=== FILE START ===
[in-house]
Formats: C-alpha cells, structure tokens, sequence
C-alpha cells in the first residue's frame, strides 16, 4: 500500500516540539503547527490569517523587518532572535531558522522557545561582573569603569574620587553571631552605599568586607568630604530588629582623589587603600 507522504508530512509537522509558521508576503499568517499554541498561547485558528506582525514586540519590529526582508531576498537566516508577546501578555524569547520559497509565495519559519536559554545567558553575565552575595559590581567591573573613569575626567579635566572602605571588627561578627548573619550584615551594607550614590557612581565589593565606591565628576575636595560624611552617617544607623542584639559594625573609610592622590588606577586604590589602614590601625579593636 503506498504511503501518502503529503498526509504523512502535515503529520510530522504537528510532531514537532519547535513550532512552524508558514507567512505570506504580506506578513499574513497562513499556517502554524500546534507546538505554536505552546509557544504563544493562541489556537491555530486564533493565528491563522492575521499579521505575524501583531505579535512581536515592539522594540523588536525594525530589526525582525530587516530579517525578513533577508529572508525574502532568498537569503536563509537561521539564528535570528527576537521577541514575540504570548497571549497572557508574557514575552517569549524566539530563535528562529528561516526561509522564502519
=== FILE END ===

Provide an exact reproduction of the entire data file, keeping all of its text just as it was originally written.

[in-house]
Formats: C-alpha cells, structure tokens, sequence
C-alpha cells in the first residue's frame, strides 16, 4: 500500500516540539503547527490569517523587518532572535531558522522557545561582573569603569574620587553571631552605599568586607568630604530588629582623589587603600 507522504508530512509537522509558521508576503499568517499554541498561547485558528506582525514586540519590529526582508531576498537566516508577546501578555524569547520559497509565495519559519536559554545567558553575565552575595559590581567591573573613569575626567579635566572602605571588627561578627548573619550584615551594607550614590557612581565589593565606591565628576575636595560624611552617617544607623542584639559594625573609610592622590588606577586604590589602614590601625579593636 503506498504511503501518502503529503498526509504523512502535515503529520510530522504537528510532531514537532519547535513550532512552524508558514507567512505570506504580506506578513499574513497562513499556517502554524500546534507546538505554536505552546509557544504563544493562541489556537491555530486564533493565528491563522492575521499579521505575524501583531505579535512581536515592539522594540523588536525594525530589526525582525530587516530579517525578513533577508529572508525574502532568498537569503536563509537561521539564528535570528527576537521577541514575540504570548497571549497572557508574557514575552517569549524566539530563535528562529528561516526561509522564502519